Symi is a Greek island and municipality. It is mountainous and includes the harbor town of Symi and its adjacent upper town Ano Symi, as well as several smaller localities, beaches, and areas of significance in history and mythology.
The shipbuilding and sponge industries were substantial on the island and, while at their peak near the end of the nineteenth century, the population reached 22,500. Symi’s main industry is now tourism and the population has declined to 2,500.
Geographically, it is part of the Dodecanese island chain, located about 41 km north-northwest of Rhodes (and 425 km from Piraeus, the port of Athens), with 58.1 km² (22 sq mi) of mountainous terrain. Its nearest land neighbors are the Datça and Reşadiye peninsulas of Muğla Province in Turkey.
Its interior is dotted with small valleys, and its coastline alternates between rocky cliffs and beaches, and isolated coves. Its main town, located on the northeast coast, is also named Symi and consists of the lower town around the harbour, typically referred to as Yialos, and the upper town is called Horio or Ano Symi. Other inhabited localities are Pedi, Nimborio, Marathounda and Panormitis.
Panormitis is the island’s famous monastery which is visited by people from all over the world, and many Greeks pay hommage to St Michael of Panormitis each year.The island has 2,606 inhabitants, mostly engaged in tourism, fishing, and trade.
In the tourist season which lasts from Easter until Panormitis Day in early November, tourists and day-trippers increase the number of people on the island to as much as 6000.In addition to its many historical sites, the island’s isolated beaches, many reachable only with small boats, are popular with tourists. The Municipality of Sými includes the uninhabited offshore islets of Gialesíno, Diavátes, Kouloúndros, Marmarás, Nímos, Sesklío, and Chondrós. Its total land area is 65.754 km².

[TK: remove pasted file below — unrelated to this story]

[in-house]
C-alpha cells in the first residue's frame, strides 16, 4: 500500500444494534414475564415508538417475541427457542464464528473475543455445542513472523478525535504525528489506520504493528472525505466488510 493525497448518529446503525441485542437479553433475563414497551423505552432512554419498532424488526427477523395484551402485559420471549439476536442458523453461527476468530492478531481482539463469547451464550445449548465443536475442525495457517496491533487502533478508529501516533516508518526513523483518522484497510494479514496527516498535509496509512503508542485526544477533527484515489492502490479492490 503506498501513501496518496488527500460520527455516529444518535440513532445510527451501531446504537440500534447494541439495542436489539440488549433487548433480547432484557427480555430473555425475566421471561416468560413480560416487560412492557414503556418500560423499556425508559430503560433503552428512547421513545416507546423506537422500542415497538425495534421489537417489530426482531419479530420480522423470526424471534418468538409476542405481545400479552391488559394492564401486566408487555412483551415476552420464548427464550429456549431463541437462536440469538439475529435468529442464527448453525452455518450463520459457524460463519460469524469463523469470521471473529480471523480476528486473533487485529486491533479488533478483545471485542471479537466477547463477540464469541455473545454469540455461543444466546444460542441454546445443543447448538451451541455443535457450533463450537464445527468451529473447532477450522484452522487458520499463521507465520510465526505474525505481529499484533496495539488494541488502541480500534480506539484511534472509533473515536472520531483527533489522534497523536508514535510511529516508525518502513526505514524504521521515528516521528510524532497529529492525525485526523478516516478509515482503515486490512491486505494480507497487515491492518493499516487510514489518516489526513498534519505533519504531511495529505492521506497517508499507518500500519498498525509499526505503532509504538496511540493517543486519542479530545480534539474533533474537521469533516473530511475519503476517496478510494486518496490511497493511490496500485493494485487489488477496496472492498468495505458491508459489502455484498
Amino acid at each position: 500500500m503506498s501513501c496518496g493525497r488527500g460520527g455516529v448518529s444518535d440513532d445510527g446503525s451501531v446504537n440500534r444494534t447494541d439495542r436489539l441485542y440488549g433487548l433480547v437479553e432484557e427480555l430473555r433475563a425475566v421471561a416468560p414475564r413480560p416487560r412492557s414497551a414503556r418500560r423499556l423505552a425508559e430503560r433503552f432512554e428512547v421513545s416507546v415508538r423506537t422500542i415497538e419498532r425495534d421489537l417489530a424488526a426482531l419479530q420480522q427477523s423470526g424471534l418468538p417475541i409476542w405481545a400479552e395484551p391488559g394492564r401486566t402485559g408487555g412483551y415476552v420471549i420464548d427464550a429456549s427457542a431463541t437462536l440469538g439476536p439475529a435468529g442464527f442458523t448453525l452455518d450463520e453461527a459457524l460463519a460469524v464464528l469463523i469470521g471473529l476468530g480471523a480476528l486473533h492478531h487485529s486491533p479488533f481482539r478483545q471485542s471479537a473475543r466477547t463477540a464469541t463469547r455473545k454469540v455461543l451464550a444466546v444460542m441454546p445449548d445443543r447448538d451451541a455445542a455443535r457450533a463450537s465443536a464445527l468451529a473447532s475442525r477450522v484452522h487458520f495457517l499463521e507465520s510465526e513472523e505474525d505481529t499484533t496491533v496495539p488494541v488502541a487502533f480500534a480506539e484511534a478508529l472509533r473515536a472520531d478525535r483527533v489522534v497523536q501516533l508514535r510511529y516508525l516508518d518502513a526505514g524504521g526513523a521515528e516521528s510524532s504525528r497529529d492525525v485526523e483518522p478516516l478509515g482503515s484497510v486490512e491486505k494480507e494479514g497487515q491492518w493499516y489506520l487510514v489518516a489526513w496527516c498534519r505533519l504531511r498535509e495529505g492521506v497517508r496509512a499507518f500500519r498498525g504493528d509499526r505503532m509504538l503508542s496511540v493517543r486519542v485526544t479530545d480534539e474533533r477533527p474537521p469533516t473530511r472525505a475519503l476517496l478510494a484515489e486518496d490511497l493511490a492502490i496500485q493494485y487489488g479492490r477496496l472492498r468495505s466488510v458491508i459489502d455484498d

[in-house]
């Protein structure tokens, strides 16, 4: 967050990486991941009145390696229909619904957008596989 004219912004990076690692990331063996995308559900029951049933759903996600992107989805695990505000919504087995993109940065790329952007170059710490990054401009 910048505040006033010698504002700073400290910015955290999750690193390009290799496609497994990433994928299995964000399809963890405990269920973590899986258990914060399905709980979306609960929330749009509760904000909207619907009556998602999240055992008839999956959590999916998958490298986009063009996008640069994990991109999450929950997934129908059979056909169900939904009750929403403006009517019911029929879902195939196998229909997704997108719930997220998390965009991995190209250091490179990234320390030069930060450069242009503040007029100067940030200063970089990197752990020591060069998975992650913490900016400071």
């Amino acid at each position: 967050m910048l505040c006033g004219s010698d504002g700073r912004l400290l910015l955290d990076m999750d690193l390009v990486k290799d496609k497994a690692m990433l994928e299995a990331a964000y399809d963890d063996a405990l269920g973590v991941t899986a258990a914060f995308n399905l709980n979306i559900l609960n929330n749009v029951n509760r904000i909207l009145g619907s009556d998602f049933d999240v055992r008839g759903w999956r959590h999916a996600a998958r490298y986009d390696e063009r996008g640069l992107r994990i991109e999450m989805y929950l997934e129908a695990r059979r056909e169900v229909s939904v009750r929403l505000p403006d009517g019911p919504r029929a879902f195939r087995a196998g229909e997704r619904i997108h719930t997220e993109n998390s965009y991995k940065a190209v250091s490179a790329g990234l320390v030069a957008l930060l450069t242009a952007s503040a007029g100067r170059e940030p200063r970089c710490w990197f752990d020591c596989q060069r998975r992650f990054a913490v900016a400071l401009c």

In Greek mythology, Symi is reputed to be the birthplace of the Charites and to take its name from the nymph Syme (in antiquity the island was known as Aigli and Metapontis), though Pliny the Elder and some later writers claimed it came from the word scimmia meaning a monkey. In Homer’s Iliad the island is mentioned as the domain of King Nireus, who fought in the Trojan War on the side of the Greeks.
Since 1995, Symi has hosted the renowned Symi Festival during the months of July to September. This festival was founded by famous Greek political journalist, Ioannis (John) Diakogiannis, who established it in the birthplace of his father Eleftherios C. Diakogiannis.
Since its inception it has attracted many of the leading Greek musicians (Nana Mouskouri, Glykeria, Alkistis Protopsalti, Vassilis Papakonstantinou, Dimitra Galani, George Dalaras, Manolis Mitsias, Dimitris Bassis, Dionysis Savvopoulos, and others) to perform at free open-air concerts in the main square of Yialos, and also consists of many dance and theatre events. Well known Greek artist Eva Geraki has painted the Festival programme’s cover, each year for the past 15 years.
- 16th of June
Agiou Pnevmatos (Holy Spirit)
- 17th of July
Feast of St. Marinas, on the island of the same name and in Poti
- 20th of July
- 27th of July
St Padeleimon, Nanou Beach
- 5th of August
Fete of Megalos Sotiris
- 6th of August
Feast of the Transfiguration (Megalos Sotiris & Mikros Sotiris)
- 15th of August
Panagia Myrtariotisa, Panagia Alethini
- 23th of August
Fete of Panagia Ipakoi in Nimos
- 24th of August
Panagia Ipakoi in Nimos
- 8th of November
Archangel Michael at Panormitis, Michael Roukouniotis
Useful Phone Numbers
Municipality of Symi has posted a list of useful phone numbers on the official site. Check it out here.